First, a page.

... manner in the world leaned her head on Leon's shoulder. At the same time, fatigue suggesting tenderness, she locked the fingers of her right hand into those of her husband's left; and, half closing her eyes, dozed off into a golden borderland between sleep and waking. But all the time she was not aware of what was passing, and saw the painter's wife studying her with ...
— New Arabian Nights • Robert Louis Stevenson

... they are open, are all fully appreciated on first starting, but soon the novelty wears off, and the discomforts are so numerous, that it is pronounced, at best, a barbarous conveyance. The greedy cry and gestures of the bearers, when, on changing, they break a fitful sleep by poking a torch in your face, and vociferating "Bucksheesh, Sahib;" their discontent at the most liberal largesse, and the sluggishness of the next set who want bribes, put the traveller out of patience with the natives. The dust when ...
— Himalayan Journals (Complete) • J. D. Hooker

... would be enjoyed. I soon discovered that some of our intimate friends were in the habit, instead of proceeding home to their beds after supper, of visiting the Turkish baths. After enjoying the bath they would sleep until the carriages arrived, and then, after partaking of chocolate or coffee, as they desired, they would be driven off home to sleep again until the time to appear at dejeuner should arrive once more. And so the days and nights ...
— The Chronicles of a Gay Gordon • Jose Maria Gordon

... Monica, blankly, feeling impressed in spite of herself, "I do think I am the most unfortunate person alive. Do you know," lifting her eyes to his, "I didn't sleep a wink last night, thinking of this row on the river to-day, and now it comes to nothing! That is just like my luck always. I was so bent on it; I wanted to get round that corner over there," pointing to it, "to see what was at the other side, and now I can't do it." It seems to the ...
— Rossmoyne • Unknown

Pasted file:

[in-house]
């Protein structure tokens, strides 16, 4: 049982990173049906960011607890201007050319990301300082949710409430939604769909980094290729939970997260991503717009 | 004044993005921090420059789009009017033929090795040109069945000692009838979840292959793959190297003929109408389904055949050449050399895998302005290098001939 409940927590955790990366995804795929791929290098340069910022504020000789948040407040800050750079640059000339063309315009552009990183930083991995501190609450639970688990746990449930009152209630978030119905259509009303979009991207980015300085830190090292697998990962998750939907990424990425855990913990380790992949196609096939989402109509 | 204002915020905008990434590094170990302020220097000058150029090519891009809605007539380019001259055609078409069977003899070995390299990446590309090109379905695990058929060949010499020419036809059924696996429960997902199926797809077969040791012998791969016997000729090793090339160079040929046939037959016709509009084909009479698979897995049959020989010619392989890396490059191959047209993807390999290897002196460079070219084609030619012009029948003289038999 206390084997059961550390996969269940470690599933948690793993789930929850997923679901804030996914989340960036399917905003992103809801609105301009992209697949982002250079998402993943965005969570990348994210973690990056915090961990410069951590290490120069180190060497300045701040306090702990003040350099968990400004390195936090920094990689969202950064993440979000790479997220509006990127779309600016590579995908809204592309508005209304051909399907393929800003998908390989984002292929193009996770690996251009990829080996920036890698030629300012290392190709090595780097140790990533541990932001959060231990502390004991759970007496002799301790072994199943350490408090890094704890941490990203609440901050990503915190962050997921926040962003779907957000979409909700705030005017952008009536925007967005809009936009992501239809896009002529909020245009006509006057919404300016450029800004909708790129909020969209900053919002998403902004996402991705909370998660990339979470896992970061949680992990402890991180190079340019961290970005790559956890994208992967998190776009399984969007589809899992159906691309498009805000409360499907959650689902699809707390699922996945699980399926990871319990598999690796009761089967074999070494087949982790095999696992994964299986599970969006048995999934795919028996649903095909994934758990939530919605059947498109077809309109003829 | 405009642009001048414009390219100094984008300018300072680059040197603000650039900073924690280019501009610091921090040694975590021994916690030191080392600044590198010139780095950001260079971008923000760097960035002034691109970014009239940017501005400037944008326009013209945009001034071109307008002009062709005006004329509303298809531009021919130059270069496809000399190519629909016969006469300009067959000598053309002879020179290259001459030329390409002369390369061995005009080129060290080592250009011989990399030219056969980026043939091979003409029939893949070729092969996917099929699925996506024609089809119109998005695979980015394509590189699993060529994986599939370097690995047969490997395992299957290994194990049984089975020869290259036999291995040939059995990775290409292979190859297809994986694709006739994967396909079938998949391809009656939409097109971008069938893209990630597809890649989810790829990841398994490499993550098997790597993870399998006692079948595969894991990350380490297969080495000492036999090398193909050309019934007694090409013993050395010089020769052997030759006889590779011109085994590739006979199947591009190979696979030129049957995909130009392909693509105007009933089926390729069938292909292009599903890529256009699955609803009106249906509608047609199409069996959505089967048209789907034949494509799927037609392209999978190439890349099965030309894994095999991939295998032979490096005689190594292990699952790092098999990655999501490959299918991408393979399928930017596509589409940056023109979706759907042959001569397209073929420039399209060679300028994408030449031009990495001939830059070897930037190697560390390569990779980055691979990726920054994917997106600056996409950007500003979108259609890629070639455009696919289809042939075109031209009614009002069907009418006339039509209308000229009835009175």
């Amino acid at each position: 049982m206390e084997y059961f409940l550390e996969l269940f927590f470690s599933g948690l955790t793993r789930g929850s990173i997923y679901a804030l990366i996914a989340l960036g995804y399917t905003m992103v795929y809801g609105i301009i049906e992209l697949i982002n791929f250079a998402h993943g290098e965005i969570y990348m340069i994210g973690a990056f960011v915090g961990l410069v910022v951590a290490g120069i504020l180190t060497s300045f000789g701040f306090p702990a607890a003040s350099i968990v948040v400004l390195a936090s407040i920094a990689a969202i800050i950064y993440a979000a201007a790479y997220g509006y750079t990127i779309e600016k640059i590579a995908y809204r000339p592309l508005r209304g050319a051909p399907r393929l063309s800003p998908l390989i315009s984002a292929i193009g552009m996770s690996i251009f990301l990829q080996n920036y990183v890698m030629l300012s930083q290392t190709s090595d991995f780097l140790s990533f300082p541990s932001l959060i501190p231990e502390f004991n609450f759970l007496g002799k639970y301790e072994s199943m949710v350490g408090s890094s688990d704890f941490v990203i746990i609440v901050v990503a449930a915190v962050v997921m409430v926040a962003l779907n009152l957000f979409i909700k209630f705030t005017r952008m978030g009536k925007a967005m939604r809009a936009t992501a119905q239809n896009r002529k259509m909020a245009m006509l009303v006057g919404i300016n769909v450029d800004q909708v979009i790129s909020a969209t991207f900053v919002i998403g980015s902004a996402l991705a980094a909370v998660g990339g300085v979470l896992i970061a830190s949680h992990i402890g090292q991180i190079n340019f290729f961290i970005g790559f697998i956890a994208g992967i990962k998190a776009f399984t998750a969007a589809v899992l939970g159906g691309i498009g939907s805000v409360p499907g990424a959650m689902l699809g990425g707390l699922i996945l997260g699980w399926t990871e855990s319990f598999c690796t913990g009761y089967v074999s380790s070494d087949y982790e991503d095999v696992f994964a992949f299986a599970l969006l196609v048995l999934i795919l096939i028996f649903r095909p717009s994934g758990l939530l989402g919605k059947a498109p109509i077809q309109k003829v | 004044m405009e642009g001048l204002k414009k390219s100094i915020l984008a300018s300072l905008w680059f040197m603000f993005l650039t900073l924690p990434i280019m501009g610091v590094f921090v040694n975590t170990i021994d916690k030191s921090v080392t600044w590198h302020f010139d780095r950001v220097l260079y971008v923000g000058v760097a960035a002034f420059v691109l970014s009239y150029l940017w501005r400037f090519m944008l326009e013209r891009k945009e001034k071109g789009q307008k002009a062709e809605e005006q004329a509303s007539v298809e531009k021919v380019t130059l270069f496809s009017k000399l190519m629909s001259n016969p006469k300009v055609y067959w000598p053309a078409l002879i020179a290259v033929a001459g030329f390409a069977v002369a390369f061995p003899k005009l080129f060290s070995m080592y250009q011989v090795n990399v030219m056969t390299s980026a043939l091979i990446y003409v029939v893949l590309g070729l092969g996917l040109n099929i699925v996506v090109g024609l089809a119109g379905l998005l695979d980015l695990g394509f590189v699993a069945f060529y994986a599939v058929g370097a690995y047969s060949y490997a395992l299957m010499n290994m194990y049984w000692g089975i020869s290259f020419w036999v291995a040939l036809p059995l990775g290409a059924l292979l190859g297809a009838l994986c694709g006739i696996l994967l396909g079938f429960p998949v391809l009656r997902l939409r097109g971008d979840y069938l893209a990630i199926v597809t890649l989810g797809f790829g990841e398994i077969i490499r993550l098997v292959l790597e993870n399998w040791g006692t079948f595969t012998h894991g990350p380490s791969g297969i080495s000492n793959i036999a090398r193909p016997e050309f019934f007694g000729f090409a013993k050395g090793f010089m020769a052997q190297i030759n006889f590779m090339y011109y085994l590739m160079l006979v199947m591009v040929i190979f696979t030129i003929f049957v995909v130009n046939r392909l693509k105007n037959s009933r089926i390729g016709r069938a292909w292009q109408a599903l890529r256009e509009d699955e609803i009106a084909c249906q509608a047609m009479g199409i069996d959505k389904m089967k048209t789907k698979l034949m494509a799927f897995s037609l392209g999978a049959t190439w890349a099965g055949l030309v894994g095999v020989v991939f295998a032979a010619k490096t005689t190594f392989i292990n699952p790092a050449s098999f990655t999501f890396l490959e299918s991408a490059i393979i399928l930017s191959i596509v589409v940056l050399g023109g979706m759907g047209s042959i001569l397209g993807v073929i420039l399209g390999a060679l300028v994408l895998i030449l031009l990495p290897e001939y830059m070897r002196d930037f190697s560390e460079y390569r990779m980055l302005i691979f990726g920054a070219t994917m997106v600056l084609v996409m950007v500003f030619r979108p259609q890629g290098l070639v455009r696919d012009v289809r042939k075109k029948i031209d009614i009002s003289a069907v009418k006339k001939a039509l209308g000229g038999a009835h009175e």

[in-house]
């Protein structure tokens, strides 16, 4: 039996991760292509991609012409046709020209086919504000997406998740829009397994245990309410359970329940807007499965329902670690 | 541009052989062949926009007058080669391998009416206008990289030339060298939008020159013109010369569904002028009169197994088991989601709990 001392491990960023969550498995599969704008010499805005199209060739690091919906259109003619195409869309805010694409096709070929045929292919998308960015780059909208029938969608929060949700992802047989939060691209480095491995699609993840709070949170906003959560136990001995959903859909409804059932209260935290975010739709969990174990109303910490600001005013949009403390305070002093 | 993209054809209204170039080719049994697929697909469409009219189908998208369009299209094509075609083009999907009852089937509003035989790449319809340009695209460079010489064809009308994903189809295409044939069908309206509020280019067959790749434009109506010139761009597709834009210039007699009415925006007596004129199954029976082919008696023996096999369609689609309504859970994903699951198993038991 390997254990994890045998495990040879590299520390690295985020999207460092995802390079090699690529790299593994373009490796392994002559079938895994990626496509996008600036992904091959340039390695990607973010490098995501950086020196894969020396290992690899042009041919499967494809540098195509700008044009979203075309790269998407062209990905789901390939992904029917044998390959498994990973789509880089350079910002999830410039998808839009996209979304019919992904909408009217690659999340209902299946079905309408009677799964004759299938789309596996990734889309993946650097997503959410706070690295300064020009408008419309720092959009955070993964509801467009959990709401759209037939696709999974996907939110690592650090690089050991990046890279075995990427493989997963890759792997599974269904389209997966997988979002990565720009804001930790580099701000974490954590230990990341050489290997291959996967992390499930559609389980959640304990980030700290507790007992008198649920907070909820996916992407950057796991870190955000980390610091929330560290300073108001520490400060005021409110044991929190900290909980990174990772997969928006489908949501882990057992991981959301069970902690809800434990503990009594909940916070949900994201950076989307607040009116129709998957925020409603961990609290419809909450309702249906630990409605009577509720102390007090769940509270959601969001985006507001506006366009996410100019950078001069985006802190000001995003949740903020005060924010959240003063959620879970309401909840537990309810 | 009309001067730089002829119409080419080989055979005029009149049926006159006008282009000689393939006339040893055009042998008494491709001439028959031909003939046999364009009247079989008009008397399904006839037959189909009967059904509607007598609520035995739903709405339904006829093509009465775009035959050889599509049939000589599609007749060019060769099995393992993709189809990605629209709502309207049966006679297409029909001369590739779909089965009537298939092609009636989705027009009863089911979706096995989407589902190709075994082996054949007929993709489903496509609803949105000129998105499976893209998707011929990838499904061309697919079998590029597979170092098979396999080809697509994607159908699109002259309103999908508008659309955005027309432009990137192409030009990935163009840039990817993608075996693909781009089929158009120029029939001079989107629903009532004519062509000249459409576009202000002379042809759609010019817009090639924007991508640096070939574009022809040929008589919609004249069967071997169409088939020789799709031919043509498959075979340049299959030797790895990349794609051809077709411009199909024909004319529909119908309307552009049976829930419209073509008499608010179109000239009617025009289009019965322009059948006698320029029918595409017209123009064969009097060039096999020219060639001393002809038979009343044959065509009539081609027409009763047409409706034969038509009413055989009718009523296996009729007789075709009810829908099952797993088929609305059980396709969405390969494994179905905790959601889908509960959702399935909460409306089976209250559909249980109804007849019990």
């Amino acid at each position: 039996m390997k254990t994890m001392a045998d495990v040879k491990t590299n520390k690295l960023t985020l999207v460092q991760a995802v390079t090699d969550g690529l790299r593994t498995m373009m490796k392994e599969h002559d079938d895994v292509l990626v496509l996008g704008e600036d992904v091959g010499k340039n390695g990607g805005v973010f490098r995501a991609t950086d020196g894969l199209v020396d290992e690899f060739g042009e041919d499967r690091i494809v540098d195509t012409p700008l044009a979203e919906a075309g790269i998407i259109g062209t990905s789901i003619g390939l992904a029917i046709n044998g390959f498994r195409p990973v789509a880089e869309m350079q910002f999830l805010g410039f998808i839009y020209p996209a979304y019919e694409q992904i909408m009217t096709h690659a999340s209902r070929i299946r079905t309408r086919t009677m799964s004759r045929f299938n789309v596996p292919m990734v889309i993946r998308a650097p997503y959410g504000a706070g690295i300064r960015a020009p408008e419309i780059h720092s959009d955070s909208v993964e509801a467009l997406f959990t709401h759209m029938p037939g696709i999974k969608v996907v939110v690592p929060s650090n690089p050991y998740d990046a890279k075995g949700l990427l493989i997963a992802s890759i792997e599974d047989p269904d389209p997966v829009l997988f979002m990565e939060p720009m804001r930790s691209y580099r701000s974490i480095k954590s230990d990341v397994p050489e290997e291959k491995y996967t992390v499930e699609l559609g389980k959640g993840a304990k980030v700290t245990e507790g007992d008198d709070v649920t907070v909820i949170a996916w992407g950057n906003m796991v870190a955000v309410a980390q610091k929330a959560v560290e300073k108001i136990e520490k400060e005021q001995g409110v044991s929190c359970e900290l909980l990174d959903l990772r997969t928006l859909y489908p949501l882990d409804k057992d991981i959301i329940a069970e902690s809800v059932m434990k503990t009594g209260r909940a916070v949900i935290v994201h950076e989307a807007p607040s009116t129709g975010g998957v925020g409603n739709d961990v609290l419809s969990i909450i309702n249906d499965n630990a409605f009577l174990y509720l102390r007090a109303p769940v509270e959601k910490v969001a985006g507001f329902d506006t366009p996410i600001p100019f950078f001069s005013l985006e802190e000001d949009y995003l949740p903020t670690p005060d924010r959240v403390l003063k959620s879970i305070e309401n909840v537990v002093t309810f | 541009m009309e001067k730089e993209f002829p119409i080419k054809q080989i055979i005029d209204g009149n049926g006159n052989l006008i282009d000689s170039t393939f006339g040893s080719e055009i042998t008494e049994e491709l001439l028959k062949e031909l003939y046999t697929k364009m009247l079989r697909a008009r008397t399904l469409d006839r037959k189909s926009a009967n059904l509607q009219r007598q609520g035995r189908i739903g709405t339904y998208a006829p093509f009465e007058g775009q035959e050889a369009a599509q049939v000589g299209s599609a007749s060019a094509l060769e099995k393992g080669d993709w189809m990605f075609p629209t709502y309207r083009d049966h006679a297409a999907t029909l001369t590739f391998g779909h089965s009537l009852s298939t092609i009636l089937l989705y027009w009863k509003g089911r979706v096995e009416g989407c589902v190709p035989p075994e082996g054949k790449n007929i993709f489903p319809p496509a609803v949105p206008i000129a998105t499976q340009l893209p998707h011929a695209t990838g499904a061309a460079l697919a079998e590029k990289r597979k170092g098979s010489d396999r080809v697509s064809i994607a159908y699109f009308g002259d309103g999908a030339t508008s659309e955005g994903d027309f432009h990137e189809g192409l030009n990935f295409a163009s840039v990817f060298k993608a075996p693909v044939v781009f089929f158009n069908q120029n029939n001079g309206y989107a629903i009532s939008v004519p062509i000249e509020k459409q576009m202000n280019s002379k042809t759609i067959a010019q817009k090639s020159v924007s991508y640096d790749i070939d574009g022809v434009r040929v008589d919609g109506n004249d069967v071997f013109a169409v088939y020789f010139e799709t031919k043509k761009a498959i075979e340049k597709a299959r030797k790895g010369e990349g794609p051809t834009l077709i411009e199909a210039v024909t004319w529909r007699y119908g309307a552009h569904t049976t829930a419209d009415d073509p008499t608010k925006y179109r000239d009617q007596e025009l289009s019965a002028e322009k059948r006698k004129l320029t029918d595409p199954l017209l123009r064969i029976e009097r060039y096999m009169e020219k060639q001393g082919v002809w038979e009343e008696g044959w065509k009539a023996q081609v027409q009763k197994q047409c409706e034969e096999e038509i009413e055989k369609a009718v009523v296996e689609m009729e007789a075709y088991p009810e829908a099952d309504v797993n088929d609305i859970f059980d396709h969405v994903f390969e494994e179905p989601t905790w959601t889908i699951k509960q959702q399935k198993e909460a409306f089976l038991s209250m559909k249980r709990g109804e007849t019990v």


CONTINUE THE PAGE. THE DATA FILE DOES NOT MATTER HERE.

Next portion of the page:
... bears with Scuffy, and found himself repeatedly rolling down precipitous mountains without landing successfully anywhere. Then he quieted into a heavy, unbroken sleep and found himself among the hills of Alleghany, hunting rabbits that were constantly changing into antelope and escaping him. Fatigued with his unceasing ...
— The Mountain Divide • Frank H. Spearman

... yellow and pink through the window under the eaves as Israel awoke to consciousness. He opened his eyes as if from sleep, and saw Naomi beside him. No surprise did he show at this, and neither did he at first betray pleasure. Dimly and softly he looked upon her, and then something that might have been a smile but for lack of ...
— The Scapegoat • Hall Caine

... sees now neither monks nor nuns in these narrow hallways; monks and nuns are nowhere about Ephrata, except in the graveyard where all the brethren of Bethany, and all the sisters who once peopled Sharon, sleep together in the mold. But in the middle of the eighteenth century their bare feet shuffled upon the stairs as, clad in white hooded cloaks descending to the very ground, they glided in and out of the low doors, or assembled in the little chapel called "Zion" to attend service under the lead ...
— Duffels • Edward Eggleston

... go to Canton," added Monsieur Le Compte. "Ze distance shall not be much more than to Sout' America; and zere you shall find plenty of your compatriotes. Of course, you can sleep and go chez vous—vat you call 'home,' with toute la facilite. Oui—cet arrangement est admirable." So the arrangement might appear to him, though I confess to a decided 'preference to remaining in ...
— Afloat And Ashore • James Fenimore Cooper

... fine dog that on cold nights insists on jumping in the bed with us. So when I began to slide under the covers she stirred in her sleep and ...
— Toaster's Handbook - Jokes, Stories, and Quotations • Peggy Edmund & Harold W. Williams, compilers

... the first beams of the rising moon fell on a new-made grave under the cottonwoods, not far from the bank of the river. Beneath it, silent in the last sleep, lay the student whose graceful presence had been the pride of far-off Magdalen, the pastor whose memory still lingered in New England, the evangelist whose burning words had thrilled the tribes of the wilderness like the words of ...
— The Bridge of the Gods - A Romance of Indian Oregon. 19th Edition. • Frederic Homer Balch

... bed. I stopped up until two o'clock in the morning. I do not think it necessary, my dearest K., to tire you with all the details of what I have felt for you during these two days; suffice it to say, that I never felt more acute pain, especially during the night when I could not sleep. I promise to my own dearest Kate, on my word and honour, that I will be back in England, if she is not married or engaged, towards the end of the autumn of 1854, or the month of January 1855. If she is so engaged I shall remain in India for ten or fifteen years, and shall wish for her happiness, ...
— Celebrated Claimants from Perkin Warbeck to Arthur Orton • Anonymous

... peace of the whole family of Thorns; I shouldn't sleep sound in my bed if I were she, with such a reflection. I look forward to heart-rending scenes, with a ...
— Queechy, Volume II • Elizabeth Wetherell

... reach the ships and to rejoin his uncle, the poor lad's exhausted frame could withstand the terrible strain upon it no longer. It pleaded for a rest so effectually that Rene flung himself upon a pile of wet moss, determined to snatch an hour's sleep before attempting ...